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Grime Story

Adrian Monk is not a well man. A former San Francisco police detective, the car-bombing death of his wife has left him with a case of Obsessive-Compulsive Disorder and an impressive array of phobias that make it nearly impossible for him to function normally in the world, let alone achieve his goal of being reinstated to the force. He does have a few things going for him, however: he remains a brilliant investigator, able to notice details and make connections that no one else can; his loyal nurse, a brassy single mom named Sharona, not only gets him through the day but is always there to back him up in the face of recurring skepticism; and most importantly, he's being played by Tony Shalhoub.

Make no mistake: USA's new detective series Monk is not groundbreaking television. The mysteries are of the Murder, She Wrote or Columbo variety, the supporting cast is littered with stereotypes and scene-chewers, and the dialogue tends to be clever but never quite approaches brilliant. It's a solid show with little to distinguish it aside from its leading man. In this case, that's enough.

Shalhoub -- a much better actor than his co-star status on Wings would indicate -- never milks Monk's afflictions for a cheap laugh. When circumstances force Monk to face his fears again and again, we see the horror in his eyes. Whether it's his vapor-locked arms clinging to a ladder or a frozen smile as he endures a lengthy two-handed handshake, there's never any sense that the show is telling you to laugh, point, and shout, "Look at the freak!"

Instead, Shalhoub makes us mix our humor at Monk's troubled circumstances with some real sadness for a man for whom "normal life" is barely a memory. It's a deeply sympathetic performance, one that suggests that we've all got our own little quirks, and that the only difference between Monk and ourselves is one of degree. Of course, that just makes it funnier.

Shalhoub is also able to shuttle effortlessly between the two wildly divergent aspects of his character: the cool, confident, Holmesian master of deduction who can tell exactly where a carjacking/murder occurred just by looking at the windshield; and the walking bundle of issues who refuses to take a closer look at the same windshield because he's wearing the wrong shoes. Watching a lesser actor in the role would force audiences to change the channel to avoid whiplash, but Shalhoub makes it work.

Ostensibly Monk is a mystery series, but the most enjoyable scenes are the ones where the plot becomes secondary to character development. A scene in which Monk temporarily loses a small but vital piece of evidence in a hardware store advances the plot not one iota, but it's worth it just to see how he and Sharona deal with the situation.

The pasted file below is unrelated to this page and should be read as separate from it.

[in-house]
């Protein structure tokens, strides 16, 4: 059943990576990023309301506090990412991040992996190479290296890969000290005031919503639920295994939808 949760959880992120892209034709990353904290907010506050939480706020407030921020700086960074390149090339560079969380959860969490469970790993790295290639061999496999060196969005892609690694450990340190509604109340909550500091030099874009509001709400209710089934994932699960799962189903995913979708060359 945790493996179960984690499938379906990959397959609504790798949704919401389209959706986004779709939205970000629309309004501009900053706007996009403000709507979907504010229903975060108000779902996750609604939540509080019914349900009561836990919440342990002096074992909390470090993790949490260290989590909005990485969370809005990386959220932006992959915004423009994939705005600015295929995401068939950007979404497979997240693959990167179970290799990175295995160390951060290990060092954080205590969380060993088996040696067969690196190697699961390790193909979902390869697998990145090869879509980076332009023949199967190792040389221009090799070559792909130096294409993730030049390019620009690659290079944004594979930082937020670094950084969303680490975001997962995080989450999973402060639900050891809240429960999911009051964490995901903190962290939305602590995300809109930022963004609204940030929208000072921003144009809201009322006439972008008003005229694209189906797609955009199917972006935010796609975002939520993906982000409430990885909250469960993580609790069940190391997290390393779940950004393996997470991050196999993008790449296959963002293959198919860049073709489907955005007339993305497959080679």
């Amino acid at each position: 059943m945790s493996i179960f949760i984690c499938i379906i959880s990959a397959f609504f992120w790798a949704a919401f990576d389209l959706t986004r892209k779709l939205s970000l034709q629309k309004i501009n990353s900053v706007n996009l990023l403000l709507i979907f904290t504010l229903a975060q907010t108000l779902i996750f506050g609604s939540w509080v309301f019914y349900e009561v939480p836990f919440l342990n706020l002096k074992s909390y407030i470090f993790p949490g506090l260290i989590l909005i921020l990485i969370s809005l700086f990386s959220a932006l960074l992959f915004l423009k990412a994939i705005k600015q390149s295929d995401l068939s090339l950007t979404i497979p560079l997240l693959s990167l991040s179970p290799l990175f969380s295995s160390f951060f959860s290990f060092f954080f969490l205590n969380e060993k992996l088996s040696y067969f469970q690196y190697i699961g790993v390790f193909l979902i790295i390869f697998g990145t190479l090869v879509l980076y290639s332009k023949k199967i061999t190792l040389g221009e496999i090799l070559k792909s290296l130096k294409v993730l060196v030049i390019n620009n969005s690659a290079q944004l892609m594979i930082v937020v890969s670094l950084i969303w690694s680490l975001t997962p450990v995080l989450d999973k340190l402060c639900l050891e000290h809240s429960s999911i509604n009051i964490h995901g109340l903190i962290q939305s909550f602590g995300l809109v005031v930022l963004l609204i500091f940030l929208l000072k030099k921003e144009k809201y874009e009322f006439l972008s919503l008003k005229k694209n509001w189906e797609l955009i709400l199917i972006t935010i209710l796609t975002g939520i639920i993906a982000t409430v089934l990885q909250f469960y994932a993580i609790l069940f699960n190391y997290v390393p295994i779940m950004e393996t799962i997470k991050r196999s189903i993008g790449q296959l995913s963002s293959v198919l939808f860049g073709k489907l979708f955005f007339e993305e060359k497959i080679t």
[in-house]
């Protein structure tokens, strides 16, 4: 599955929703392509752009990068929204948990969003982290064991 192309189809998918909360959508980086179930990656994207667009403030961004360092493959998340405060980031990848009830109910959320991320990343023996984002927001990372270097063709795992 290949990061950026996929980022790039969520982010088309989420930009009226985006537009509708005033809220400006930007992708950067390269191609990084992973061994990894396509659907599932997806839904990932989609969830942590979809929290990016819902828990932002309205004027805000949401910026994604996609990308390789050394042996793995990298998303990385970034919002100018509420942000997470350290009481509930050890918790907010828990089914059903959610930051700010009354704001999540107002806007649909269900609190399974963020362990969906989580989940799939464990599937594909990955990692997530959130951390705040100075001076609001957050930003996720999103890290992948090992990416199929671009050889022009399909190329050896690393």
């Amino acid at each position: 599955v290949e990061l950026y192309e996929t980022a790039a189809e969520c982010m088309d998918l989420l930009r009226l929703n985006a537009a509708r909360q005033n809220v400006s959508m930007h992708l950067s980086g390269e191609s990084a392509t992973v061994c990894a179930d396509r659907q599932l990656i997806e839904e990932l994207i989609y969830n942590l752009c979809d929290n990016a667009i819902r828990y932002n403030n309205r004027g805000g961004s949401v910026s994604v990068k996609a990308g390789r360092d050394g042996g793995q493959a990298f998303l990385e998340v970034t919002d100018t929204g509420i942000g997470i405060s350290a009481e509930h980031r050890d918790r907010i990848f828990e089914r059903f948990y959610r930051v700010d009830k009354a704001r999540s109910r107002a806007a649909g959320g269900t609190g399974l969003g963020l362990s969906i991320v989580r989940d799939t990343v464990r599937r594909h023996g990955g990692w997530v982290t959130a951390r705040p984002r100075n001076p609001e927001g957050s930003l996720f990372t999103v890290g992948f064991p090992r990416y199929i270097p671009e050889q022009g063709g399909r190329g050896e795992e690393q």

A show with such a unique lead character runs the risk of reducing its supporting cast to one dimension. To their credit, Shalhoub's fellow actors do their best to resist the script's tendency to try and cram them into cubbyholes. As Monk's nurse/Watson, Bitty Schram invests her character with more personality than one might expect from the well-worn brassy-single-mom template. She regards Monk with exasperation and admiration, frequently at the same time.

A considerably more thankless job goes to Ted Levine. Wearing a Harvey Keitel moustache in a vain attempt to minimize associations with his role as the serial killer who wasn't Hannibal Lecter in "Silence of the Lambs," Levine plays Police Captain Stottlemeyer, a man whose primary function appears to be getting embarrassed by Monk in as many ways as possible. After only two episodes, Stottlemeyer had already evinced an insatiable appetite for dismissing Monk's theories so he can later, inevitably, be proved wrong. Echoing just about every detective-versus-procedure movie and TV show, it's a routine that gets old fast.

Monk's first season will consist of thirteen episodes, including the excellent two-hour pilot that USA broadcast incessantly during the middle of July. From here, the show could go in a couple of directions. Monk's dependent relationship with Sharona could evolve to another stage. He could start to make real progress at overcoming some of his challenges. He could even solve the one mystery that appears unsolvable: the murder of his wife.

Or the show could go on in the same pattern, week after week, until it becomes Encyclopedia Brown meets Rain Man. Chances are it'll end up somewhere between those two show-killing extremes. Either way, it'll probably be worth it to watch Tony Shalhoub embodying the brave struggle of everyone who has ever had to stare down a legion of personal demons day after day. Especially if he keeps doing things like draping napkins over ladder rungs, because that's some funny stuff right there.


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